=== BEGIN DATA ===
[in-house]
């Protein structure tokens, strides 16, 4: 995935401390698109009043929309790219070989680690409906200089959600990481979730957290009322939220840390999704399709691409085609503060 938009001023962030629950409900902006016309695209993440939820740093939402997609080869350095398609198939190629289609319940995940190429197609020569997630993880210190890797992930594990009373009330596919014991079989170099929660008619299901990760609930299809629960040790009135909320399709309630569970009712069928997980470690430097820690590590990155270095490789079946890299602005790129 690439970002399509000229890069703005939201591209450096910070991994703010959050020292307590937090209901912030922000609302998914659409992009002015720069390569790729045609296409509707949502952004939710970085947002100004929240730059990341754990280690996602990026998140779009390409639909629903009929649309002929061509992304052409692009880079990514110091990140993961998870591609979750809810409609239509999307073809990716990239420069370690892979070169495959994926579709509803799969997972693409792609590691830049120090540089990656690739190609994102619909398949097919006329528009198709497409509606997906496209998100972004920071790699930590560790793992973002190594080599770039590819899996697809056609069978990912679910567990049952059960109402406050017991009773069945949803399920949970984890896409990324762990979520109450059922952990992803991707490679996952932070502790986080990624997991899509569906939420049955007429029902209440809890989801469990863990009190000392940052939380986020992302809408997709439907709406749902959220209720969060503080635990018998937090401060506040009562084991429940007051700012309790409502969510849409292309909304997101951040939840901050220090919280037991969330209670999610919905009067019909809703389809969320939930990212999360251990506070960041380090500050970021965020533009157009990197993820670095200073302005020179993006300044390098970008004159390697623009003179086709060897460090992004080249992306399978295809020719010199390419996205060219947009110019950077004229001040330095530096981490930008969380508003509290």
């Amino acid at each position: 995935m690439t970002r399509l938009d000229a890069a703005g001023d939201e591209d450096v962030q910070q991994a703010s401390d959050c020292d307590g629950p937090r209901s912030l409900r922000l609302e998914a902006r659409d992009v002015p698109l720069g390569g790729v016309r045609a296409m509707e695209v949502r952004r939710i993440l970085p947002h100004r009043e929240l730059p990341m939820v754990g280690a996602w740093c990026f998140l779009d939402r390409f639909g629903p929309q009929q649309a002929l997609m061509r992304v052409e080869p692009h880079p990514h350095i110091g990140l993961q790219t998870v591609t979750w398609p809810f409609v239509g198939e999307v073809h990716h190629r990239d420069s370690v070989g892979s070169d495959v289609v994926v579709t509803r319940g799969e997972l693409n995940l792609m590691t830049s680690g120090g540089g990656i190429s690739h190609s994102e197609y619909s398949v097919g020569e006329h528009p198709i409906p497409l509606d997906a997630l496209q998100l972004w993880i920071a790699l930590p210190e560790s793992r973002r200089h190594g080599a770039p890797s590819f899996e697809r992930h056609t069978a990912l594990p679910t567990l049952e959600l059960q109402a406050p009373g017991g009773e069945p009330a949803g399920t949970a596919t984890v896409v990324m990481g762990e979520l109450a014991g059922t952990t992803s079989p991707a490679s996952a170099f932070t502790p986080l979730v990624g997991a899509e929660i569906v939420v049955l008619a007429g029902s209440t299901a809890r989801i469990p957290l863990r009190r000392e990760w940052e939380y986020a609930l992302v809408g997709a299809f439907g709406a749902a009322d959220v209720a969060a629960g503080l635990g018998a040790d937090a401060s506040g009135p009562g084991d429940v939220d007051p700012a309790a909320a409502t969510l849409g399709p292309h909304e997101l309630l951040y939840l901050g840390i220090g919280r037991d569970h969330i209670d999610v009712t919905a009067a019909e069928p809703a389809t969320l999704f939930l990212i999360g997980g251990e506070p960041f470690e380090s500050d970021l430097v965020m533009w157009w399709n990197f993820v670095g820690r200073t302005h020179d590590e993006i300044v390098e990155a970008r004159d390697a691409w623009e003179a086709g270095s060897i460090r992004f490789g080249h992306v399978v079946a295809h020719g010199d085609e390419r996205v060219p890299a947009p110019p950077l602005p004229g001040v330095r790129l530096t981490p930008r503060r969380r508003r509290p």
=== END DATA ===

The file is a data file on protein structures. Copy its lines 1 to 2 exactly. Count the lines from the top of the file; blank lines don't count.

[in-house]
């Protein structure tokens, strides 16, 4: 995935401390698109009043929309790219070989680690409906200089959600990481979730957290009322939220840390999704399709691409085609503060 938009001023962030629950409900902006016309695209993440939820740093939402997609080869350095398609198939190629289609319940995940190429197609020569997630993880210190890797992930594990009373009330596919014991079989170099929660008619299901990760609930299809629960040790009135909320399709309630569970009712069928997980470690430097820690590590990155270095490789079946890299602005790129 690439970002399509000229890069703005939201591209450096910070991994703010959050020292307590937090209901912030922000609302998914659409992009002015720069390569790729045609296409509707949502952004939710970085947002100004929240730059990341754990280690996602990026998140779009390409639909629903009929649309002929061509992304052409692009880079990514110091990140993961998870591609979750809810409609239509999307073809990716990239420069370690892979070169495959994926579709509803799969997972693409792609590691830049120090540089990656690739190609994102619909398949097919006329528009198709497409509606997906496209998100972004920071790699930590560790793992973002190594080599770039590819899996697809056609069978990912679910567990049952059960109402406050017991009773069945949803399920949970984890896409990324762990979520109450059922952990992803991707490679996952932070502790986080990624997991899509569906939420049955007429029902209440809890989801469990863990009190000392940052939380986020992302809408997709439907709406749902959220209720969060503080635990018998937090401060506040009562084991429940007051700012309790409502969510849409292309909304997101951040939840901050220090919280037991969330209670999610919905009067019909809703389809969320939930990212999360251990506070960041380090500050970021965020533009157009990197993820670095200073302005020179993006300044390098970008004159390697623009003179086709060897460090992004080249992306399978295809020719010199390419996205060219947009110019950077004229001040330095530096981490930008969380508003509290």